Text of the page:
nomad

noun

no·​mad ˈnō-ˌmad How to pronounce nomad (audio)
1
: a member of a people who have no fixed residence but move from place to place usually seasonally and within a well-defined territory
For centuries nomads have shepherded goats, sheep, and cattle across the … semiarid grasslands …Discovery
2
: an individual who roams about
He lived like a nomad for a few years after college, never holding a job in one place for very long.
nomad adjective
nomadism noun

Examples of nomad in a Sentence

He lived like a nomad for a few years after college, never holding a job in one place for very long. after college she became quite the nomad, backpacking through Europe with no particular destination
Recent Examples on the Web As a brotherhood of nomads, the bards must have imbued their songs with a yearning for nostos: the homecoming that crowns a hero’s journey. Judith Thurman, The New Yorker, 11 Sep. 2023 Drums are the only musical instruments common to all cultures in the world, from the Inuit people in the Arctic to the Tuareg nomads in the Sahara Desert, from the Bora tribes in the Amazon jungle to the Maasai people in East Africa. Lisa Deaderick, San Diego Union-Tribune, 22 July 2023 This includes the clearing of dozens of RVs belonging to nomads parked along LA’s ecological reserve, the Ballona Wetlands, last week. Jamie Joseph, Fox News, 8 Aug. 2023 Of course, Japan has always been a top destination for design nomads. Ingrid Abramovitch, ELLE Decor, 7 Aug. 2023 Mauritania, a land of nomads, camels and empty moon-like landscapes, is sometimes called the land of a million poets. Ruth MacLean Laura Boushnak, New York Times, 4 June 2023 This prompted researchers to suggest Ötzi the Iceman was a member of a more developed society of farmers and ranchers, not hunters or nomads. Emilie Le Beau Lucchesi, Discover Magazine, 12 Apr. 2023 In other words, the average Chinese peasant was no more wealthy than the barbarian nomad to the north (in fact, a peasant may be less wealthy on a median basis than a nomad for a variety of reasons). Razib Khan, Discover Magazine, 30 Mar. 2010 McCorkle and her family are known as the family of nomads on social media. Byalena Botros, Fortune, 20 June 2023 See More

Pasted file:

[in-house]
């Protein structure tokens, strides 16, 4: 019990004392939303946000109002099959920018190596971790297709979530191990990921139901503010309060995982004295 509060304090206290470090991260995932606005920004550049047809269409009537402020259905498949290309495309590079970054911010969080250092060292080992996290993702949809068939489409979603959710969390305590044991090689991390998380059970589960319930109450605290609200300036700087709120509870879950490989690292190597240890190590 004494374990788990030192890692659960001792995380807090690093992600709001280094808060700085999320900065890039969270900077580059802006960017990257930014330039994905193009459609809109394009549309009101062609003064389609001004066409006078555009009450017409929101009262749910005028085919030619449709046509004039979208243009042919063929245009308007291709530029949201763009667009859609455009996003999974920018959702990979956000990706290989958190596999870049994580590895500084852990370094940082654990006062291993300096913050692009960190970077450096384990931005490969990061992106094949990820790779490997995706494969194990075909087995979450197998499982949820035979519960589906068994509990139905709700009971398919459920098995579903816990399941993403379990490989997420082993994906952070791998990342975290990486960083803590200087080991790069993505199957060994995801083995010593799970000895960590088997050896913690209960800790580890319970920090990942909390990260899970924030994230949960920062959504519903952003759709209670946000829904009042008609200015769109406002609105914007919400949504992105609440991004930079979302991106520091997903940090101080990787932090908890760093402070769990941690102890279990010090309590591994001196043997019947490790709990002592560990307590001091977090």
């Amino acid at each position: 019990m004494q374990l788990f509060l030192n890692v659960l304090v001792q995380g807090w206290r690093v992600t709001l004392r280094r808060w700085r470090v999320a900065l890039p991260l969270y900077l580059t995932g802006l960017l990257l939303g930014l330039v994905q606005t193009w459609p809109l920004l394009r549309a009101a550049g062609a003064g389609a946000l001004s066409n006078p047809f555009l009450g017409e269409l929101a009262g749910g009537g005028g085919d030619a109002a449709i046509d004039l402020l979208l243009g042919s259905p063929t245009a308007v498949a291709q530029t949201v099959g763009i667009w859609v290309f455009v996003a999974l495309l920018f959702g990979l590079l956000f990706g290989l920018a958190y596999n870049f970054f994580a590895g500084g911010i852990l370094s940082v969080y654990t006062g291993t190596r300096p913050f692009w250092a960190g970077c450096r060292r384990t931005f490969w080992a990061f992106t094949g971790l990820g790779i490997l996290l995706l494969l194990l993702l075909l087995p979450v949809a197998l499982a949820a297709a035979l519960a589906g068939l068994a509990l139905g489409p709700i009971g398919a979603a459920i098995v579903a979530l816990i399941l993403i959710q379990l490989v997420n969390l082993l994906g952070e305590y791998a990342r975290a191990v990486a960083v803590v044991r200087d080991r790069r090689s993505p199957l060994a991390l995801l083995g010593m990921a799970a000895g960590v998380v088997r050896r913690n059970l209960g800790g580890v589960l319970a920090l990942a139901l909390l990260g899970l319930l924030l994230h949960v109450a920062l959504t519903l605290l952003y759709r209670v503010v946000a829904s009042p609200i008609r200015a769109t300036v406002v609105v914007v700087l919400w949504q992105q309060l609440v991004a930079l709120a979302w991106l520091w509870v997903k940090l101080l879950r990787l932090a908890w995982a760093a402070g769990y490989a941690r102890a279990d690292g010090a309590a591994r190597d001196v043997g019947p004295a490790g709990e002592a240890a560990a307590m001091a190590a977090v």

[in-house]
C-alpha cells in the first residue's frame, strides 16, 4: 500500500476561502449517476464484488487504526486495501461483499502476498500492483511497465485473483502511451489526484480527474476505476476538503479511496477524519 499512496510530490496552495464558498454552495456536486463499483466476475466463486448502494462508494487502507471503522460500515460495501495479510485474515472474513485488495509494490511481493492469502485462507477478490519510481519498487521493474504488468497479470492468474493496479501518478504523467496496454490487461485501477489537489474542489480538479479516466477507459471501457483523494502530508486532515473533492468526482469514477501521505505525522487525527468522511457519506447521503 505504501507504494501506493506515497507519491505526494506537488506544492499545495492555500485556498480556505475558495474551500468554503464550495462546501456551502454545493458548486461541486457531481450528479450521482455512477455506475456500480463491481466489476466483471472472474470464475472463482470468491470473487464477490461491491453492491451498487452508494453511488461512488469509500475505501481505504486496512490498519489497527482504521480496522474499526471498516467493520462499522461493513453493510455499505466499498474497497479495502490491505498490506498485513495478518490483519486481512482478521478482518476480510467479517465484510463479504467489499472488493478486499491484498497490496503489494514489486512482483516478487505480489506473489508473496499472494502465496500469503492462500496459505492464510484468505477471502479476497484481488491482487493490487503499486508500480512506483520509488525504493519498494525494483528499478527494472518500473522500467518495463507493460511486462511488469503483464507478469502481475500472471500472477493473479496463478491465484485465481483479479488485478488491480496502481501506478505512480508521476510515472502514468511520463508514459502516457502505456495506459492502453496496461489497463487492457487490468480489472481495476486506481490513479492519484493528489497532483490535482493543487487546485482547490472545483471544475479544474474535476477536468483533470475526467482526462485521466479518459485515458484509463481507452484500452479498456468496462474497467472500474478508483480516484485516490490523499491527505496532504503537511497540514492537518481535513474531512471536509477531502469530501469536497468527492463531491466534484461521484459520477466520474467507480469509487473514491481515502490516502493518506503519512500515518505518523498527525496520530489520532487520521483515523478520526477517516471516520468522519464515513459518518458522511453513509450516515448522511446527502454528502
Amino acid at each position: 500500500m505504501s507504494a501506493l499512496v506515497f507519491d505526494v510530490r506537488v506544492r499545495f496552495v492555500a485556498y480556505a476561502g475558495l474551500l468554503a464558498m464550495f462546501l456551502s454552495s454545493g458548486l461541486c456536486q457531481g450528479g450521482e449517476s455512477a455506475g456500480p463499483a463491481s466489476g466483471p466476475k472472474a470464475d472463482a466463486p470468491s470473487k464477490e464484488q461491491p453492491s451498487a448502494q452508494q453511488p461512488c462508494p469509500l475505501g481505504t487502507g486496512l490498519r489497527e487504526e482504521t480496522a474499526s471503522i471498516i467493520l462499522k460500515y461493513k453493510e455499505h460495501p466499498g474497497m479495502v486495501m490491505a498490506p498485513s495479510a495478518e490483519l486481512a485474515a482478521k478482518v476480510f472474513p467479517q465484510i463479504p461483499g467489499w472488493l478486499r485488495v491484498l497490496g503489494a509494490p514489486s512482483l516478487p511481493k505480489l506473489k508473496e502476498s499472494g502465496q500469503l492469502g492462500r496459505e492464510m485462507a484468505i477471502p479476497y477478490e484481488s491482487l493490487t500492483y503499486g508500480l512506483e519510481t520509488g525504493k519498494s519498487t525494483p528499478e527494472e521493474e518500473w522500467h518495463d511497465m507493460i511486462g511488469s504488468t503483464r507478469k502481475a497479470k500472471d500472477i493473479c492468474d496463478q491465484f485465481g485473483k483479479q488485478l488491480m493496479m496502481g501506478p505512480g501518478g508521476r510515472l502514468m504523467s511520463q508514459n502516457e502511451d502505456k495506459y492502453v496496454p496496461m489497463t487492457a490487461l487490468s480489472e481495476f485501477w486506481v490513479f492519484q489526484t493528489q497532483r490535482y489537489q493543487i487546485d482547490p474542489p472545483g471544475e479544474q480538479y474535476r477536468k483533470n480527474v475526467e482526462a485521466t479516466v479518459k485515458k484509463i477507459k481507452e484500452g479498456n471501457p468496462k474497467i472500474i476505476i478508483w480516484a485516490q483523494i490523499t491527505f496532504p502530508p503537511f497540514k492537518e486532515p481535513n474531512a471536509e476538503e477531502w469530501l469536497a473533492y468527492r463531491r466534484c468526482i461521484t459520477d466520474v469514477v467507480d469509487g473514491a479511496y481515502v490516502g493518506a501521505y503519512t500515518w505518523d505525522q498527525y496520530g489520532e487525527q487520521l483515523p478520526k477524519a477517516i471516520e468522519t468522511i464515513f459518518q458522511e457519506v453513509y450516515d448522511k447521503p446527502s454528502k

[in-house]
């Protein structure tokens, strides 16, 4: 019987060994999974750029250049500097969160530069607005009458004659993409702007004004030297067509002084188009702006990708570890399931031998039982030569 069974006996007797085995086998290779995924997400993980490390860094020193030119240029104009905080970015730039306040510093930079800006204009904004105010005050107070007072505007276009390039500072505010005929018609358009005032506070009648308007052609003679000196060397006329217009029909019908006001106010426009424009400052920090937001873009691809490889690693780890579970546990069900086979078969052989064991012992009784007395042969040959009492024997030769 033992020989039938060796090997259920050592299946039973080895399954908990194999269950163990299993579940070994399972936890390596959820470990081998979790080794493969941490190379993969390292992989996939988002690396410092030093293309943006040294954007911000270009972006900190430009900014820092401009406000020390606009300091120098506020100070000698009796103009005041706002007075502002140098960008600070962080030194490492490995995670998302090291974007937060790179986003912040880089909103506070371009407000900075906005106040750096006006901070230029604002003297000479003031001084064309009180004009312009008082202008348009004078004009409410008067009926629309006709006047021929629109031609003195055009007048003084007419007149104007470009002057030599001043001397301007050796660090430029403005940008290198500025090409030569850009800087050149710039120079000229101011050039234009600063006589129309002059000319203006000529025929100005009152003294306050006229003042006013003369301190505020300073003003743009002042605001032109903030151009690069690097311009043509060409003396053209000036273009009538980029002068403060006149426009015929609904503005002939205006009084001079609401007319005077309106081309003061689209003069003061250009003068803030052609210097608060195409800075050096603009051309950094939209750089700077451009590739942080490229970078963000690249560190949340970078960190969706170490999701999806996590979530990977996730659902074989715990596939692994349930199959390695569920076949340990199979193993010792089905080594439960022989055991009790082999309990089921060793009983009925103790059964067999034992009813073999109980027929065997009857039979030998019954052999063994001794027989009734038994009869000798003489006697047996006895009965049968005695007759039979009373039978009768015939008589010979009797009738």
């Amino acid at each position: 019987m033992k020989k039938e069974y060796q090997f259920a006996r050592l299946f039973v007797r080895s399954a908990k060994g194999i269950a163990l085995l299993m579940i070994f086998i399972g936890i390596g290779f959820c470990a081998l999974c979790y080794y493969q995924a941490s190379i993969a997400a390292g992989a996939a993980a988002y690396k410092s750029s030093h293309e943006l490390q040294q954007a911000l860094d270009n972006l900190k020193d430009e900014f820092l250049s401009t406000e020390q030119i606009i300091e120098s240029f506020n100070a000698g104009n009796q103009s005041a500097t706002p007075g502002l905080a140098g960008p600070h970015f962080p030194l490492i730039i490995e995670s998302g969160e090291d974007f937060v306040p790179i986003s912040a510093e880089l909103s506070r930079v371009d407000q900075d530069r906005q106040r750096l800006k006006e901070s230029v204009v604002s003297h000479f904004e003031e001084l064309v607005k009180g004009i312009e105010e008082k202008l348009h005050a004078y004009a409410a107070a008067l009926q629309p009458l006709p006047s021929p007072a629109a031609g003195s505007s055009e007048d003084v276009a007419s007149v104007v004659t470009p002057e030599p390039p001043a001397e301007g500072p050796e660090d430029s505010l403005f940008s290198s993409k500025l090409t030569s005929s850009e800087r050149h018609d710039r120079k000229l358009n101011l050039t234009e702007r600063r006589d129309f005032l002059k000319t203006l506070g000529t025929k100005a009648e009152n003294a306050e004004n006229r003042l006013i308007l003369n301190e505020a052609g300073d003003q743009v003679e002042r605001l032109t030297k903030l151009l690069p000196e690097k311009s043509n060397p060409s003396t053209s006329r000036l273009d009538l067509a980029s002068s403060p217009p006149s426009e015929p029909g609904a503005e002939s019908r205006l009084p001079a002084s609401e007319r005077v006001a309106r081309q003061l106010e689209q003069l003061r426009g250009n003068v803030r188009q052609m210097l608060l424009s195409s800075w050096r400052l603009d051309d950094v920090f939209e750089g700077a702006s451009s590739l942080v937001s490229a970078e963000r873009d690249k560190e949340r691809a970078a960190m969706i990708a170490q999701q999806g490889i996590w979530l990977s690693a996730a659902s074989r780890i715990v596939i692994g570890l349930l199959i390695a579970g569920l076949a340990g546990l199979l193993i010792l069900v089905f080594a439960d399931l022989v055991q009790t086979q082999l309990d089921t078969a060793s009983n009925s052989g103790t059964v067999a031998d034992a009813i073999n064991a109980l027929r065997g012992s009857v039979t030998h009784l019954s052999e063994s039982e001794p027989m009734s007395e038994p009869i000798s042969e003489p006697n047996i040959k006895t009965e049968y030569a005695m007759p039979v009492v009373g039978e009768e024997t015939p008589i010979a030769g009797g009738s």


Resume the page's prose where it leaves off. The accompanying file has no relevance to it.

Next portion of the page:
These examples are programmatically compiled from various online sources to illustrate current usage of the word 'nomad.' Any opinions expressed in the examples do not represent those of Merriam-Webster or its editors. Send us feedback about these examples.

Word History

Etymology

borrowed from Latin Nomades (singular Nomas), name given to various pastoral peoples, as in northern Africa or Scythia, borrowed from Greek nomádes "pastoral people who move from place to place seasonally," plural of nomad-, nomás "wanderer, shepherd," as adjective, "wandering, roaming," from nomḗ "pasturing of animals, pasture, herd" or nomós "pasture, feeding ground" (both o-ablaut derivatives of némein "to graze, pasture [animals]) + -ad-, -as, noun and adjective suffix denoting descent from or connection with — more at nimble

First Known Use

1579, in the meaning defined at sense 1

Time Traveler
The first known use of nomad was in 1579

Dictionary Entries Near nomad

Cite this Entry

“Nomad.” Merriam-Webster.com Dictionary, Merriam-Webster, https://www.merriam-webster.com/dictionary/nomad. Accessed 4 Oct. 2023.

Kids Definition

nomad

noun
no·​mad ˈnō-ˌmad How to pronounce nomad (audio)
1
: a member of a people that has no fixed home but wanders from place to place
2
: an individual who roams about without a goal or purpose
nomad adjective
or nomadic
nō-ˈmad-ik
nomadism noun

More from Merriam-Webster on nomad

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